Edith Woodman Burroughs (1871 – 1916)
Edith Woodman Burroughs is described by sculptor Lorado Taft as one of the few American sculptors to develop an original style at the beginning of the century. She simplified the forms in her sculpture under the influence of Aristide Maillol, and would probably have gone further in that direction, but her early death abruptly ended her career.
Born in Riverdale, New York, Edith Woodman was already studying at the Art Students League with Augustus Saint-Gaudens and Kenyon Cox at the age of fifteen. At eighteen, she was supporting herself working on figures for churches, and teaching.
In 1893, while in England, she married the painter Bryson Burroughs (later the curator of paintings at New Yorks Metropolitan Museum of Art). She studied sculpture with Injalbert and painting with Luc Olivier Merson in Paris for two years. During travels in France, she was greatly moved by the Gothic sculpture on the cathedrals of Chartres and Amiens. Working in the richly detailed neobaroque style after her return, she won the Shaw Memorial Prize for Circe at the National Academy in 1907. It was during a return trip to Paris in 1909 that she came under the influence of Maillol, an important early figure in the modern movement.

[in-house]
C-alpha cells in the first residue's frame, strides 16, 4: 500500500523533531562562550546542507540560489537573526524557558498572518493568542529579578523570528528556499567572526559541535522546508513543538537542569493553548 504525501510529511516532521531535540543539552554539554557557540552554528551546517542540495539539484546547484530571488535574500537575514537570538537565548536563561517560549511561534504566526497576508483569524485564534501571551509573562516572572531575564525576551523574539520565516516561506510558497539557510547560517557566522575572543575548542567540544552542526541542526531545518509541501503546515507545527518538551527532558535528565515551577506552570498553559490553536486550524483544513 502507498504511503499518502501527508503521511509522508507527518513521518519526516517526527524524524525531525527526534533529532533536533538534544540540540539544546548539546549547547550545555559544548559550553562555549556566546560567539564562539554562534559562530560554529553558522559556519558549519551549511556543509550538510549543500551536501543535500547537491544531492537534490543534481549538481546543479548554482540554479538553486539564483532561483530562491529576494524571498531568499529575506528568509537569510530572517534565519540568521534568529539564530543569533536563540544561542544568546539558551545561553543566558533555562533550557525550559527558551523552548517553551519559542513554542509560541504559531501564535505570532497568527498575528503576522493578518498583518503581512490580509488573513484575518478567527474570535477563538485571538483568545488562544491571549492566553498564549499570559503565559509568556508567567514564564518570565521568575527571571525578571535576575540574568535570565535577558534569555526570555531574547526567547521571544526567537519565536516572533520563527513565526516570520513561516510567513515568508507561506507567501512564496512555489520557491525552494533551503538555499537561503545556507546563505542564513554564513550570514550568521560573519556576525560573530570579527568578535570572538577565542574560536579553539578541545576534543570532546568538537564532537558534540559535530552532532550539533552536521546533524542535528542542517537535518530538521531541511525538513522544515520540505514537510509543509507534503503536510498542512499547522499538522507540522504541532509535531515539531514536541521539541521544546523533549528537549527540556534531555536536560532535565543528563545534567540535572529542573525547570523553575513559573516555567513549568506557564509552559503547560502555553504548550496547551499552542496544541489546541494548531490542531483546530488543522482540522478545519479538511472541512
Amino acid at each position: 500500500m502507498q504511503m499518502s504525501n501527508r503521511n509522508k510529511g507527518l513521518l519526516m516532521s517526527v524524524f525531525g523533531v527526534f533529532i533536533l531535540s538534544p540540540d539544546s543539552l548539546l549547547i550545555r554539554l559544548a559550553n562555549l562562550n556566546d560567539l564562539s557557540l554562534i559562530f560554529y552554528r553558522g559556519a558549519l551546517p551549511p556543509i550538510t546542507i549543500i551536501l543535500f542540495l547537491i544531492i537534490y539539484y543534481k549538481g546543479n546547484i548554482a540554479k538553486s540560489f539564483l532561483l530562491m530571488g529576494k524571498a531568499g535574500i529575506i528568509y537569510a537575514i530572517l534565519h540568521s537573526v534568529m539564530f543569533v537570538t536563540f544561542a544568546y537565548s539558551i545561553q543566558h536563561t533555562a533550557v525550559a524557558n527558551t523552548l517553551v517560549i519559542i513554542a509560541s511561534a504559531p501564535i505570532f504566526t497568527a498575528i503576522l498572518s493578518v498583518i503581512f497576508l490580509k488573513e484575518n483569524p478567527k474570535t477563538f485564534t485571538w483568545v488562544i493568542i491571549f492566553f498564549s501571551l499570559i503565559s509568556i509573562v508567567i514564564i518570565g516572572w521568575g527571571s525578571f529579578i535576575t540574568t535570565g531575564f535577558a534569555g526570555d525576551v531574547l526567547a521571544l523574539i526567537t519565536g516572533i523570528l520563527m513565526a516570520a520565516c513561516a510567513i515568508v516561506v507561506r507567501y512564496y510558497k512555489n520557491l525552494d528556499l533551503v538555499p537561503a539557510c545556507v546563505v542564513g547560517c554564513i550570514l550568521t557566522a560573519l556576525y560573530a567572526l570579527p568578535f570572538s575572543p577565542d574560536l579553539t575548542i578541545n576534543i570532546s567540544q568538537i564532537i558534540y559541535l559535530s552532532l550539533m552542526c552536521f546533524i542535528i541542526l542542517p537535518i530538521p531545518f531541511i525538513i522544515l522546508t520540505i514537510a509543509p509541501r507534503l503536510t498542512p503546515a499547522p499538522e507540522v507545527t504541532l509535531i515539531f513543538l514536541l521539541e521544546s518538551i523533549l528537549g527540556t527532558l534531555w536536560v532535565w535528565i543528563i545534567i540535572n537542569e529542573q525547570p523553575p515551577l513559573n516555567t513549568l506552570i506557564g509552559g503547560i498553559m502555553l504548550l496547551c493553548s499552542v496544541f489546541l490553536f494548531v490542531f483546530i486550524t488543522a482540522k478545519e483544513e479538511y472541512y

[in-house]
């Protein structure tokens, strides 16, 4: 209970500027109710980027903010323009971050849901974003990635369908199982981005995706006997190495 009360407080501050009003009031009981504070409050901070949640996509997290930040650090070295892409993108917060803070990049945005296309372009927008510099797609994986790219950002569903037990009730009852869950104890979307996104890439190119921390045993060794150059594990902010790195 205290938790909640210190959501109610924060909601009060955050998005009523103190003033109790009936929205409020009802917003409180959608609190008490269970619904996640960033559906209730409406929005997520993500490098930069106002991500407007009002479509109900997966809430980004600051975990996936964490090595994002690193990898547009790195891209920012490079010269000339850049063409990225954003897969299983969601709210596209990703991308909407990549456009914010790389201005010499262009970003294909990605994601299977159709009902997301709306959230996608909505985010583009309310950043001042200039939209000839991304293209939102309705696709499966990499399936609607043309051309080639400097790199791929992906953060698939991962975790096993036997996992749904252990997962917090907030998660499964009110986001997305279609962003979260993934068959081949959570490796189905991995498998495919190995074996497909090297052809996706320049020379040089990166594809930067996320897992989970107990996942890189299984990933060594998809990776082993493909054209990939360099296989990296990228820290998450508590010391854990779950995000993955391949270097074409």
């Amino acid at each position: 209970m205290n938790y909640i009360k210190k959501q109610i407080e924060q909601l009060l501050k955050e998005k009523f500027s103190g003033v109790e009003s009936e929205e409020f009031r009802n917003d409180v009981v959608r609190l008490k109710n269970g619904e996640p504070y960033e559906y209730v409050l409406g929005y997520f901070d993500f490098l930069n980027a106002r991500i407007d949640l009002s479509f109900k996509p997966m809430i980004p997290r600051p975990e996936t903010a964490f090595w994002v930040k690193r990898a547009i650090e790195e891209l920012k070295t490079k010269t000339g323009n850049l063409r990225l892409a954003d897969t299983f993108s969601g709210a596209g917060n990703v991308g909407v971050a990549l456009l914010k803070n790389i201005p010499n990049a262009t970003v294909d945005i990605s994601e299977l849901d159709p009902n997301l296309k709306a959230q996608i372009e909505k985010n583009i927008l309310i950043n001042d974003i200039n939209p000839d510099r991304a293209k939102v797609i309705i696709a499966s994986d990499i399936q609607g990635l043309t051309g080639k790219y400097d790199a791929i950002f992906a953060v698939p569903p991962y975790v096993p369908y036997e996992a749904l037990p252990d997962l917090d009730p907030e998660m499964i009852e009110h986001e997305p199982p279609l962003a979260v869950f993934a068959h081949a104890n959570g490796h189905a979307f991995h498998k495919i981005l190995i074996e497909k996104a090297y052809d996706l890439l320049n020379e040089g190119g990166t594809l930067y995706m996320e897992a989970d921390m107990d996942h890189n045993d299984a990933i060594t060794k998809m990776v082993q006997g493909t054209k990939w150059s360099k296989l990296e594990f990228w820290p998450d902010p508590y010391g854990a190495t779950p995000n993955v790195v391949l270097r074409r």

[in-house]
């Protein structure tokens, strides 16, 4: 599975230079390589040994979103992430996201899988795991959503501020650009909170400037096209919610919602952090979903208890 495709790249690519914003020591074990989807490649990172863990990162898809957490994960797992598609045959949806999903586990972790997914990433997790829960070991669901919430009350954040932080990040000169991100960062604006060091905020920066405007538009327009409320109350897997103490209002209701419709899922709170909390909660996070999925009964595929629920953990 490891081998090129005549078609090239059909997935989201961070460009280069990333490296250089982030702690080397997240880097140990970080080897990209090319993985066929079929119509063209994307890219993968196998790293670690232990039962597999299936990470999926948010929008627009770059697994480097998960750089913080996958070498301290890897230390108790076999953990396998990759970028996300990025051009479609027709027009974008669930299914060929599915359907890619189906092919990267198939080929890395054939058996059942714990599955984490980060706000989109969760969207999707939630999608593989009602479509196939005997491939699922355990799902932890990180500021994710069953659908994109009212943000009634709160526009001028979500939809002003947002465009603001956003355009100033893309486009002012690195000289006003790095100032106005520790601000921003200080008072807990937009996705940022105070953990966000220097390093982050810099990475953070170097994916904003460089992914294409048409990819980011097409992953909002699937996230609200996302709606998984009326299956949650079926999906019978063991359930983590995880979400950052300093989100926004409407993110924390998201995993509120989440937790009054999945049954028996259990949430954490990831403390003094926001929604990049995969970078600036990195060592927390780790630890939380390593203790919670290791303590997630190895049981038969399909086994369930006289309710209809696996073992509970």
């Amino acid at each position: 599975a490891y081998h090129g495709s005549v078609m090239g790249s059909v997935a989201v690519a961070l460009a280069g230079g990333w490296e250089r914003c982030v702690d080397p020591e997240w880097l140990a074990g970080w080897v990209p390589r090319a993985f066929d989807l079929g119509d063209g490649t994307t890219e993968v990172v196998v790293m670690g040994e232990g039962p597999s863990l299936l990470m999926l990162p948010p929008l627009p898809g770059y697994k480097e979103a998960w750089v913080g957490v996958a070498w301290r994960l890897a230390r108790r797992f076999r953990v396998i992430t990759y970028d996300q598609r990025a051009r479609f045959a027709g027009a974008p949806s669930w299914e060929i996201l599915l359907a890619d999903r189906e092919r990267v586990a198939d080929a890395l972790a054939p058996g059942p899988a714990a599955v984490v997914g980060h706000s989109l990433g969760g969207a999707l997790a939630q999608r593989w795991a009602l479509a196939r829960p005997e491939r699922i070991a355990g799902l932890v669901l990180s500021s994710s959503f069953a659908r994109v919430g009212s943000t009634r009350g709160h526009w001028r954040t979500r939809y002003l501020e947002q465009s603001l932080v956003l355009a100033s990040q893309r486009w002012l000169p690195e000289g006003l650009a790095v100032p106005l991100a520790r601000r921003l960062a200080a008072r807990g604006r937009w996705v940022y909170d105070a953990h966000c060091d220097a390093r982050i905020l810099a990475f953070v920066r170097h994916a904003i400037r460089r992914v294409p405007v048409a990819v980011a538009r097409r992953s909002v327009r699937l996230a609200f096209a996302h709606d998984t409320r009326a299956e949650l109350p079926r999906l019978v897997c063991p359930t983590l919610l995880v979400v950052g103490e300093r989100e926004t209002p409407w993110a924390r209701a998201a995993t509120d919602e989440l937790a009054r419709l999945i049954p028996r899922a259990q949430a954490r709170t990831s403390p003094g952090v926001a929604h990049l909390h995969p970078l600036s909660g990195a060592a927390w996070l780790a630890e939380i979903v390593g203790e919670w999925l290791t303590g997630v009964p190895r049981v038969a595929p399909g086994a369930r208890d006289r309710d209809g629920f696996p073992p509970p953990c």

Burroughs work is a departure from the lingering baroque style of most of her Beaux-Arts-trained contemporaries. “At the Threshold” (1912) has a grave, tender quality and compactness that was just beginning to be seen in American sculpture.
Burroughs was included in the Armory Show of 1913, won a silver medal for sculpture at the Panama-Pacific Exposition, and had a major exhibition of thirty-nine works in New York. The National Sculpture Society held a commemorative exhibition at her death.
(Information for the biography above is based on writings from the book, “American Women Artists”, by Charlotte Streifer Rubinstein.)
Biography from the Archives of AskART